Book review: Sister by Rosamund Lupton- Thanh’s pick

This is a rather unusual book. 

 It presents itself as a crime thriller, the story of Tess, a missing young pregnant woman, later found dead in a toilet building, presumably by suicide. 

Beatrice, her older sister, didn’t believe it, because it’s totally out of Tess’s character, a life-loving, joyous optimistic person, and because of other suspicious circumstances:  there was cystic fibrosis in the family history, so Tess went through a trial test for genetic therapy for her unborn baby – the baby was supposedly cured but died of another disease.

Beatrice tried to unravel all the cover-ups, originally suspecting everyone – the illegitimate father of the baby, the love-struck college student in Tess’s class etc…  She ended up finding the real truth:  the cure trial test that Tess went through was hijacked by a rogue doctor who did his own genetic enhancement test, then murdered first the baby, then the mother to cover his trail.

Beatrice nearly suffered the fate of her sister by the same murderer, but was saved by Tess’s flat mate, a pregnant girl she took care of out of sisterly love and guilt.

The first unusual thing is the story is presented as Beatrice’s address to her dead sister, recounting all events as she presented them to a CPS lawyer – who ended up being only a a fictional character in Beatrice ‘s mind during her final moment, waiting for her murderer to come back and finish her.  It’s rather confusing and strange.

Unusual too is the fact the storyline is only an excuse, a platform to stage sister’s love, family love.  The thrill of a mystery is there, but the reader is gripped in huge emotions of sadness, loss, guilt and love …

Subsequently the style is not upbeat, short and purposeful such as you usually find in a thriller, but lyrical and emotional.  Here’s a few samples:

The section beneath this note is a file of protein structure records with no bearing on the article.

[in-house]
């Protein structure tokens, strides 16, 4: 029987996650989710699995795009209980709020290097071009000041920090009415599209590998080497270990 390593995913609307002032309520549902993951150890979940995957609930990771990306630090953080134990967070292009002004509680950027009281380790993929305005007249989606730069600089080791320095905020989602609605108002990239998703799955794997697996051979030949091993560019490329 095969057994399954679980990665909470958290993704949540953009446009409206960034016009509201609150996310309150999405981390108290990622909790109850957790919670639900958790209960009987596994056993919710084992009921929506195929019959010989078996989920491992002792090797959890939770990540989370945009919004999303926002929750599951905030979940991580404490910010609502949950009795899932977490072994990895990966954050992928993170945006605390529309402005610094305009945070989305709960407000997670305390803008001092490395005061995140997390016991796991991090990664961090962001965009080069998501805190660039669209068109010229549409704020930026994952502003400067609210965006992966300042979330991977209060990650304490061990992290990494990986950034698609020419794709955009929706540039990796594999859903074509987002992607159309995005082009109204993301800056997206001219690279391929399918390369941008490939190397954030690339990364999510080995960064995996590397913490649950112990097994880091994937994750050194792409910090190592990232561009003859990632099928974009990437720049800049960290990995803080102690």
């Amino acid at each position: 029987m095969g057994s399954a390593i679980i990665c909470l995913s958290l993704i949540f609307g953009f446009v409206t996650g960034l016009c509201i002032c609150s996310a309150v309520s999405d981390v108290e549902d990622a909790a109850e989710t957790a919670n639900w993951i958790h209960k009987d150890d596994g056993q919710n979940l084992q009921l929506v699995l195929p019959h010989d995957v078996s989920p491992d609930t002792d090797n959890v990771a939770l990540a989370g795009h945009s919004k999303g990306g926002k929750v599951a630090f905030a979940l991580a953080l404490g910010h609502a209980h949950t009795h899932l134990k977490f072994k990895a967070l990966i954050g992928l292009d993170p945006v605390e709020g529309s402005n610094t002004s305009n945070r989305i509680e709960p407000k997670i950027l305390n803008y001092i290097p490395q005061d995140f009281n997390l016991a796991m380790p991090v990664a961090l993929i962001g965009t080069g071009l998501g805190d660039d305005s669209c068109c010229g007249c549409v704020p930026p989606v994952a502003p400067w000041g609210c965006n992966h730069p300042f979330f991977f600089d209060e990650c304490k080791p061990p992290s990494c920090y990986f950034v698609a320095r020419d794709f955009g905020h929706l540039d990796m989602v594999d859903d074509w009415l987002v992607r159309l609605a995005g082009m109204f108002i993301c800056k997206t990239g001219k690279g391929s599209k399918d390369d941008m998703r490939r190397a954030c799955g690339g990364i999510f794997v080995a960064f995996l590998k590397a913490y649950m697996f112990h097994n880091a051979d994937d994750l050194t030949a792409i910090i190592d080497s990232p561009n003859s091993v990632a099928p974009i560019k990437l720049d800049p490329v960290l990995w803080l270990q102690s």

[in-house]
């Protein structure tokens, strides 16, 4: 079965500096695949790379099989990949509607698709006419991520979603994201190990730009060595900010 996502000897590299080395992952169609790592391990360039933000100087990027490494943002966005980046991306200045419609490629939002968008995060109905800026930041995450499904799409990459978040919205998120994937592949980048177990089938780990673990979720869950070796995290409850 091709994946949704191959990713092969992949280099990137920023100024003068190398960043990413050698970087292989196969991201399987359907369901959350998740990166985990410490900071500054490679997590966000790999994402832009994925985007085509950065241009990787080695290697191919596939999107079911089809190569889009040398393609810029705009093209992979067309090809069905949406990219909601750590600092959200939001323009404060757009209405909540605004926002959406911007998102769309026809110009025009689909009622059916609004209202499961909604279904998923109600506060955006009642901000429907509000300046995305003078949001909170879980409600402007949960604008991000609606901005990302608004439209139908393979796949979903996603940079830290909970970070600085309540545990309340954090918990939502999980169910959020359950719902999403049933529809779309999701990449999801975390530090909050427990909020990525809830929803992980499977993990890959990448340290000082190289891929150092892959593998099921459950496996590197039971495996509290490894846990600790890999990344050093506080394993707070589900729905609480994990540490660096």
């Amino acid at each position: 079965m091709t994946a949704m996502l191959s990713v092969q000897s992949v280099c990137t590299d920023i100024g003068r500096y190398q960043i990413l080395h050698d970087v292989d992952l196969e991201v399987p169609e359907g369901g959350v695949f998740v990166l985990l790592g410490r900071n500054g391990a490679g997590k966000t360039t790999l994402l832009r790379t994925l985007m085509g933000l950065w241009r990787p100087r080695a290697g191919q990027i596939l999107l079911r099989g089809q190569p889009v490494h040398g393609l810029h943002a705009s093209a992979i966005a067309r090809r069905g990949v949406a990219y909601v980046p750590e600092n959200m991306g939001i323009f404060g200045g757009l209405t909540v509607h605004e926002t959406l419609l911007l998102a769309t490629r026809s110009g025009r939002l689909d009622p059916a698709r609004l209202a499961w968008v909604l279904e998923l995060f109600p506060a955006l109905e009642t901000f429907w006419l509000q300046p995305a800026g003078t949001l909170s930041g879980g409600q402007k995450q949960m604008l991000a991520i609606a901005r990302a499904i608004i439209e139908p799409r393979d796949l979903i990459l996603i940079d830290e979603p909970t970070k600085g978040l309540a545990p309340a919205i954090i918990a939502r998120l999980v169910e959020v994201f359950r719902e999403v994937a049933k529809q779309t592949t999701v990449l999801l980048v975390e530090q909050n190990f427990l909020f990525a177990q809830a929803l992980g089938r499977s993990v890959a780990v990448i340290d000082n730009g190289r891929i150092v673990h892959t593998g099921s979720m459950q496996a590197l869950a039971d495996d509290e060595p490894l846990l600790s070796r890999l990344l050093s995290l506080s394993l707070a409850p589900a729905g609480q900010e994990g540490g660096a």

Usually time alters and affects everything, but when someone you love dies time cannot change that, no amount of time will ever change that. So time stops having any meaning.

 Your coffin reached the bottom of the monstrous hole.  And a part of me went down into the muddy earth with you and lay down next to you and died with you.

 Was that all I had now?  Nothing else from twenty-one years of loving you […]  The ghastiness of nothing.  Because I was nobody’s sister now.

 And unlike any crime thriller, which purpose is pure, mindless entertainment, the book gives you a lot of themes to muse on, such as the power of love, how love changes people, as Beatrice, a normally prim, fussy, reserved and rather snobbish person, dropped everything, her creature comforts, her posh job overseas, to lead a precarious existence in shabby surroundings, just to find the truth in her sister’s death.

Such as how life’s up and down gives you some startling surprises:  Beatrice realised in the end that Kasia, the young woman she took under her wings out of pity, out of guilt for Tess, was really the one who took care of her:

 The pager sounds again.  I don’t need to call back, because I realise it’s become a homing beacon and they’ll follow the sound to me.  So Kasia has been paging me all through the night, not because she needed me with her while she had her baby, but because she’s been worried about me.  It is the final fragment of the mirror.  Because all this time it’s really been her looking after me, hasn’t it?  She came to the flat that night because she needed shelter, but she stayed because I was grieving and lonely and needy.  It was her arms, with red welts on them, that comforted me that night – the first night I’d slept properly since you’d died.  And when she made me dance when I didn’t want to and smile when I didn’t want to, she was forcing me to feel, for a little while, something other than grief and rage.

 Such as some moral opinions on the subject of gene therapy, a very controversial topic of our time:  gene therapy, in the sense of curing an inherited disease, is acceptable, versus gene enhancement, like what the rogue doctor did, trying to introduce a better IQ gene, is unacceptable.

 On the whole, “Sister” offers a nice read, suspenseful story with lots of emotions and beautiful prose.  I like the ending paragraphs:

 As I waited to be rescued I know that I am bereaved but not diminished by your death.  Because you are my sister in every fibre of my being.  And that fibre is visible – two stands of DNA twisted in a double helix in every cell of my body – proving visibly, that we are sisters.

 It’s taken hours of dark terror and countless thousand words, but by the end it reduces down to so little.  I’m sorry.  I love you.  I always will.

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2 Responses to Book review: Sister by Rosamund Lupton- Thanh’s pick

  1. Jenny L says:

    Great review Thanh, I don’t usually read crime thriller, but this sounds interesting

    • admin says:

      I think crime writings often open our eyes to see the dimension of humanity – cultural, social, psychological, political and religious aspect of human life. Great review.